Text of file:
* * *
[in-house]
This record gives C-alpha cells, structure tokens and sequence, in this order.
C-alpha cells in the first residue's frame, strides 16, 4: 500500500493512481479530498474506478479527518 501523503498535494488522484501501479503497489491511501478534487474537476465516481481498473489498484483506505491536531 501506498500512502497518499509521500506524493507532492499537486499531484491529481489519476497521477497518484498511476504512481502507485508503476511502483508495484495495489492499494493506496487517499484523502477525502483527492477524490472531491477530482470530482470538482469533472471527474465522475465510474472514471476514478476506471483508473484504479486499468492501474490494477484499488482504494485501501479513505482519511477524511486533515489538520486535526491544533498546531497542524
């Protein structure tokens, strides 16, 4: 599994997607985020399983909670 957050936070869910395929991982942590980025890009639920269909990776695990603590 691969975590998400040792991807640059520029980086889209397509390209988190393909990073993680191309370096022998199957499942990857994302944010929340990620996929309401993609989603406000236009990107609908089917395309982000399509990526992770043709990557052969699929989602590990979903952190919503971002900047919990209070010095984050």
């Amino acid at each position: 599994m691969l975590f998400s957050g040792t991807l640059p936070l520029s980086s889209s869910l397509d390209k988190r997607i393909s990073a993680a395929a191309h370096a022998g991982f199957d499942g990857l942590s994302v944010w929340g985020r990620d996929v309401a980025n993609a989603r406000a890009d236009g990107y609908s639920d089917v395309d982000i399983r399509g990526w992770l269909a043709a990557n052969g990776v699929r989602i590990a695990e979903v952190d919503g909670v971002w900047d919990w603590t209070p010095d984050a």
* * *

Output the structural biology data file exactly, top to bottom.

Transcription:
[in-house]
This record gives C-alpha cells, structure tokens and sequence, in this order.
C-alpha cells in the first residue's frame, strides 16, 4: 500500500493512481479530498474506478479527518 501523503498535494488522484501501479503497489491511501478534487474537476465516481481498473489498484483506505491536531 501506498500512502497518499509521500506524493507532492499537486499531484491529481489519476497521477497518484498511476504512481502507485508503476511502483508495484495495489492499494493506496487517499484523502477525502483527492477524490472531491477530482470530482470538482469533472471527474465522475465510474472514471476514478476506471483508473484504479486499468492501474490494477484499488482504494485501501479513505482519511477524511486533515489538520486535526491544533498546531497542524
């Protein structure tokens, strides 16, 4: 599994997607985020399983909670 957050936070869910395929991982942590980025890009639920269909990776695990603590 691969975590998400040792991807640059520029980086889209397509390209988190393909990073993680191309370096022998199957499942990857994302944010929340990620996929309401993609989603406000236009990107609908089917395309982000399509990526992770043709990557052969699929989602590990979903952190919503971002900047919990209070010095984050």
């Amino acid at each position: 599994m691969l975590f998400s957050g040792t991807l640059p936070l520029s980086s889209s869910l397509d390209k988190r997607i393909s990073a993680a395929a191309h370096a022998g991982f199957d499942g990857l942590s994302v944010w929340g985020r990620d996929v309401a980025n993609a989603r406000a890009d236009g990107y609908s639920d089917v395309d982000i399983r399509g990526w992770l269909a043709a990557n052969g990776v699929r989602i590990a695990e979903v952190d919503g909670v971002w900047d919990w603590t209070p010095d984050a």